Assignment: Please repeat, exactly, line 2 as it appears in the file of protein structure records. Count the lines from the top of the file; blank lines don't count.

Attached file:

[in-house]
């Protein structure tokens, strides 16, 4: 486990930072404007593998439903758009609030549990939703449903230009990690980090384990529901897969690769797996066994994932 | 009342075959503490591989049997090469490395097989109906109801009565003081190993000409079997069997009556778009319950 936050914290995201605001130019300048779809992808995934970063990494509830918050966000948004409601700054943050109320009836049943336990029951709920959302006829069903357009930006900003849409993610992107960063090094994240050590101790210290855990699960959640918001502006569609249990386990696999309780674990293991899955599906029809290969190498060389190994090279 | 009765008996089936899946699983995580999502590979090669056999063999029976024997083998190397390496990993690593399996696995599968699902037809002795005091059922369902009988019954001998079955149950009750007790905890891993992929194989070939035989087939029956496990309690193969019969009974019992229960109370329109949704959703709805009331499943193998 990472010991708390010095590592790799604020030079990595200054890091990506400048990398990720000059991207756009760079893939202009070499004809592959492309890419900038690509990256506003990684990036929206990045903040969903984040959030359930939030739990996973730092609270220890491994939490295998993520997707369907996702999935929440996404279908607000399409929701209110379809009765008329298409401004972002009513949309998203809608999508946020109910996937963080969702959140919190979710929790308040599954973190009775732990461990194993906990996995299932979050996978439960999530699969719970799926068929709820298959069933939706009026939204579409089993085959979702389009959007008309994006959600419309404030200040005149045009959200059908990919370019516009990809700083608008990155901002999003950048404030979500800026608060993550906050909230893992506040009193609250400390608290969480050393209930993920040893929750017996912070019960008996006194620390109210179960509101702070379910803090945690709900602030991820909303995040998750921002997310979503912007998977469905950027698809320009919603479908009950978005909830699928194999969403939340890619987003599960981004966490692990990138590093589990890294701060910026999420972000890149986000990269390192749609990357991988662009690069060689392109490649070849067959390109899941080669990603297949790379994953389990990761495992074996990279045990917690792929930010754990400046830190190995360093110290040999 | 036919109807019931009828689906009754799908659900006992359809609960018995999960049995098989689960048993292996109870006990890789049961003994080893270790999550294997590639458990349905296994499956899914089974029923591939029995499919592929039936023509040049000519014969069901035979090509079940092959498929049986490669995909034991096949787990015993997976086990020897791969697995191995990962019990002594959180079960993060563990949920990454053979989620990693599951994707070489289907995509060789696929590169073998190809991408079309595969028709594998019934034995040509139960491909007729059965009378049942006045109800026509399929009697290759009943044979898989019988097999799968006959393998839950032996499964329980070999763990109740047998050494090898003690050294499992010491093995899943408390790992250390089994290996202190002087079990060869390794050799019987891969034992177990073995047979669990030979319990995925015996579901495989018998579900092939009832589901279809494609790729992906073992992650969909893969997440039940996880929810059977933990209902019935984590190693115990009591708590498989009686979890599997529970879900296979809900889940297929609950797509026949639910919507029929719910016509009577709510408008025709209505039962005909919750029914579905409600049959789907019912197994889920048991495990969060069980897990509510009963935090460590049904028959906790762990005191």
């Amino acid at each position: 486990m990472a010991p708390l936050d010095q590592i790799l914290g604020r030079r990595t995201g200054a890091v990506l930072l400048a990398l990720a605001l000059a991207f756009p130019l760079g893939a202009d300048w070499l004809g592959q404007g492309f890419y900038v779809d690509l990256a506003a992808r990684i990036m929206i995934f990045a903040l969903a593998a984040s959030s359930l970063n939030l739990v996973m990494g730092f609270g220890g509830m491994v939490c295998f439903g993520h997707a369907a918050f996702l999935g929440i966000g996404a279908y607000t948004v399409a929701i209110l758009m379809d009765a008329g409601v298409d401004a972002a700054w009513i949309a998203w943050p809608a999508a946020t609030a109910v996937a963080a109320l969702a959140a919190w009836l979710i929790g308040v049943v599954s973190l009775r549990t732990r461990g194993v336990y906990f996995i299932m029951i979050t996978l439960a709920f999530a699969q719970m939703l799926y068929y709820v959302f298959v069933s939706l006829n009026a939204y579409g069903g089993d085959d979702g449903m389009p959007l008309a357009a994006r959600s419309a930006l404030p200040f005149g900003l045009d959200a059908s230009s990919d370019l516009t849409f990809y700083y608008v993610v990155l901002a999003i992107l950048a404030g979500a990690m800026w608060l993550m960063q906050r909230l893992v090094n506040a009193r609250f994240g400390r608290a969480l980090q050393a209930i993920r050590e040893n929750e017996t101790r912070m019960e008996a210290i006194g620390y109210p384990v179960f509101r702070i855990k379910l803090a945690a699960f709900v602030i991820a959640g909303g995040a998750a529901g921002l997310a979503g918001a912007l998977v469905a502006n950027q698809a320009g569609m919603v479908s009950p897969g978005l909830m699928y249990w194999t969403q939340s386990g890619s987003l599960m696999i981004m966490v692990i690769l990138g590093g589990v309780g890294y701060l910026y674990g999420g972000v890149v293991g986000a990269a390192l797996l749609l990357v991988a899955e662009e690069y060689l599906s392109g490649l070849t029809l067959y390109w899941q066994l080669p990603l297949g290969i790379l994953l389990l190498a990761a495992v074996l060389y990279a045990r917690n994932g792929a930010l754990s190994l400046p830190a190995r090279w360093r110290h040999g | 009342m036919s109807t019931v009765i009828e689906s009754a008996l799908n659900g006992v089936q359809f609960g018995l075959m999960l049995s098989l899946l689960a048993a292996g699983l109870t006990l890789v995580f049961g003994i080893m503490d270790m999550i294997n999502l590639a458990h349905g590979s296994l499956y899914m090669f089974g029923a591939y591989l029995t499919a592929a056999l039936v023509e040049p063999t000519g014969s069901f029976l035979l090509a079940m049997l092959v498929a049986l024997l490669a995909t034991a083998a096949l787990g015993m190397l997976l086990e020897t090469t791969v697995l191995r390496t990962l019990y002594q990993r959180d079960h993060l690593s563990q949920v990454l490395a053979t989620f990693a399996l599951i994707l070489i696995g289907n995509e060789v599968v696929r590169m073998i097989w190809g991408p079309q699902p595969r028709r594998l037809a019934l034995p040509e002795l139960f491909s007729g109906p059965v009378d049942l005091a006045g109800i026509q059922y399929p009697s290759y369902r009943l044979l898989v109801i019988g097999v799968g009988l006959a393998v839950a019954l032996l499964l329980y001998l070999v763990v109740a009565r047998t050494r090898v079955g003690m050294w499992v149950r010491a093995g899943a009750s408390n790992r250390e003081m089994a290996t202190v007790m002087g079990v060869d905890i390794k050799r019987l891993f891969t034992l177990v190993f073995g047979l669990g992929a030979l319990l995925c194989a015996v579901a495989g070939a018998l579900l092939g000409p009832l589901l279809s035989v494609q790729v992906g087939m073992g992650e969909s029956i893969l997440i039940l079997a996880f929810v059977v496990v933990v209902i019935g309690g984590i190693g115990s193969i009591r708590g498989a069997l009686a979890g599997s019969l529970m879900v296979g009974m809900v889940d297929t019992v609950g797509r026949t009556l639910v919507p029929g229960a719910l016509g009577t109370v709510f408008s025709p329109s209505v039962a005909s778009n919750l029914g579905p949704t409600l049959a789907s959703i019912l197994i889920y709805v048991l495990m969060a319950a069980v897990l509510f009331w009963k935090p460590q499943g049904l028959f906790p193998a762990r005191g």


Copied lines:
């Protein structure tokens, strides 16, 4: 486990930072404007593998439903758009609030549990939703449903230009990690980090384990529901897969690769797996066994994932 | 009342075959503490591989049997090469490395097989109906109801009565003081190993000409079997069997009556778009319950 936050914290995201605001130019300048779809992808995934970063990494509830918050966000948004409601700054943050109320009836049943336990029951709920959302006829069903357009930006900003849409993610992107960063090094994240050590101790210290855990699960959640918001502006569609249990386990696999309780674990293991899955599906029809290969190498060389190994090279 | 009765008996089936899946699983995580999502590979090669056999063999029976024997083998190397390496990993690593399996696995599968699902037809002795005091059922369902009988019954001998079955149950009750007790905890891993992929194989070939035989087939029956496990309690193969019969009974019992229960109370329109949704959703709805009331499943193998 990472010991708390010095590592790799604020030079990595200054890091990506400048990398990720000059991207756009760079893939202009070499004809592959492309890419900038690509990256506003990684990036929206990045903040969903984040959030359930939030739990996973730092609270220890491994939490295998993520997707369907996702999935929440996404279908607000399409929701209110379809009765008329298409401004972002009513949309998203809608999508946020109910996937963080969702959140919190979710929790308040599954973190009775732990461990194993906990996995299932979050996978439960999530699969719970799926068929709820298959069933939706009026939204579409089993085959979702389009959007008309994006959600419309404030200040005149045009959200059908990919370019516009990809700083608008990155901002999003950048404030979500800026608060993550906050909230893992506040009193609250400390608290969480050393209930993920040893929750017996912070019960008996006194620390109210179960509101702070379910803090945690709900602030991820909303995040998750921002997310979503912007998977469905950027698809320009919603479908009950978005909830699928194999969403939340890619987003599960981004966490692990990138590093589990890294701060910026999420972000890149986000990269390192749609990357991988662009690069060689392109490649070849067959390109899941080669990603297949790379994953389990990761495992074996990279045990917690792929930010754990400046830190190995360093110290040999 | 036919109807019931009828689906009754799908659900006992359809609960018995999960049995098989689960048993292996109870006990890789049961003994080893270790999550294997590639458990349905296994499956899914089974029923591939029995499919592929039936023509040049000519014969069901035979090509079940092959498929049986490669995909034991096949787990015993997976086990020897791969697995191995990962019990002594959180079960993060563990949920990454053979989620990693599951994707070489289907995509060789696929590169073998190809991408079309595969028709594998019934034995040509139960491909007729059965009378049942006045109800026509399929009697290759009943044979898989019988097999799968006959393998839950032996499964329980070999763990109740047998050494090898003690050294499992010491093995899943408390790992250390089994290996202190002087079990060869390794050799019987891969034992177990073995047979669990030979319990995925015996579901495989018998579900092939009832589901279809494609790729992906073992992650969909893969997440039940996880929810059977933990209902019935984590190693115990009591708590498989009686979890599997529970879900296979809900889940297929609950797509026949639910919507029929719910016509009577709510408008025709209505039962005909919750029914579905409600049959789907019912197994889920048991495990969060069980897990509510009963935090460590049904028959906790762990005191």